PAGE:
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Brian Cox: ‘The white man is reaching his sell-by date’

How do you follow up a Golden Globe win? If you’re all-round stage and screen legend Brian Cox, you hoof it to west London to direct an obscure fringe play

Brian Cox, 2020
Photograph: Jack Latimer
By Joe Mackertich |
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Fresh from his Golden Globe triumph for playing tyrannical patriarch Logan Roy in ‘Succession’, Brian Cox has shifted gear: he’s directing ‘Sinners – The English Professor’, a fringe production of a play by Israeli writer Joshua Sobol.

Hi, Brian! How did you come to do this play? 
‘I was drawn to it. The writer has had a lot of difficulties in his own country. I felt a sort of kinship with him. The play is really to do with the historic debasement of women.’

A very topical subject. 
‘I think it’s gone on long enough. Women have shown themselves more capable than men. The white man is reaching his sell-by date.’

How did your own stage career start? 
‘When I walked into Dundee Rep for the first time, to interview for the job of errand boy, no one judged me. I remember there was an actor and a stage director having a fight, a literal fight, with all hell breaking loose. It was ten o’clock in the morning and they were both drunk. There was this other guy standing on the landing, smoking, and he saw me and said “You all right, darling?” ’

How did that make you feel? 
‘Nobody had ever called me darling before in my life! It was so welcoming. He didn’t know who I was or where I came from. He did not care. That’s what the theatre means. That’s what it represents.’

You played Hannibal Lecter. Do you think there are similarities between him and Logan Roy?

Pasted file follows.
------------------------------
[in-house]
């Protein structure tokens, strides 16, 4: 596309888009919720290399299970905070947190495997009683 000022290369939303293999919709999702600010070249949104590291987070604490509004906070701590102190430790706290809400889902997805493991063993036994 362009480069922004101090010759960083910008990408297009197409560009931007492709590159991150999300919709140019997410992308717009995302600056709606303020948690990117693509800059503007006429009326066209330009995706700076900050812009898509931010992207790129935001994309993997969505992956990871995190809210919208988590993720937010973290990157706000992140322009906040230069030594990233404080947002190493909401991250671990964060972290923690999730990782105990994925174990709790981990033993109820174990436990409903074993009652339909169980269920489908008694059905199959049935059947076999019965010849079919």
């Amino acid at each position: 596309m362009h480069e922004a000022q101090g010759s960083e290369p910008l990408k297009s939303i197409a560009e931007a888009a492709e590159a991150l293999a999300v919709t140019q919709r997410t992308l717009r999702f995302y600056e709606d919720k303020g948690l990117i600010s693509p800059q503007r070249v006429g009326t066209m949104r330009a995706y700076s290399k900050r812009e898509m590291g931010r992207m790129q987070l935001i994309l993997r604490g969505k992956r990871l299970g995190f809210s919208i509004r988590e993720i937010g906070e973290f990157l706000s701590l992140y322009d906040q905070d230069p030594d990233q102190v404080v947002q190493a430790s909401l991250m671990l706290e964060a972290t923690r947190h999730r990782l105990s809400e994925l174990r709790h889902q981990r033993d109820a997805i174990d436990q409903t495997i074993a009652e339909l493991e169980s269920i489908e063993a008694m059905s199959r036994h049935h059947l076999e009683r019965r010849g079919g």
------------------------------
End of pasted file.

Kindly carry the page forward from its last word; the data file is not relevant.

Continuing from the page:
‘There are certain similarities. It’s psychopathic behaviour. And it’s to do with belief. The belief in your own infallibility, like the Pope. Last year I met Michael Bloomberg, he was very nice, and we spoke about Vietnam. He told me that if he’d gone, he wouldn’t have been an ordinary soldier. He said “Of course, I’d have been a lieutenant.” I didn’t challenge him; I thought that said enough.’

Has your life changed at all, now that you’ve become a household name? 
‘It is just work. People think television is all red carpets, beer and skittles. It isn’t. Red carpets… quite frankly, I find it embarrassing. But you have to do it. Going through 117 photographers saying “Over here, Brian. This way, Brian!” Like a performing fucking monkey. It doesn’t appeal to me at all.’

You starred with Steven Seagal in ‘The Glimmer Man’. Any good anecdotes? 
‘Well, Steven is, uh… well, ostensibly, Steven is ridiculous.’

Go on…
‘In the days before mobiles, he would have a landline telephone with him at all times, even when he ate lunch. I remember thinking: Steven, just eat your lunch.’

It’s good to have you back in London. 
‘I have such a strong feeling about London because it’s the first place I experienced true freedom. I will always love it.’

‘Sinners’ is at The Playground Theatre until Mar 14.

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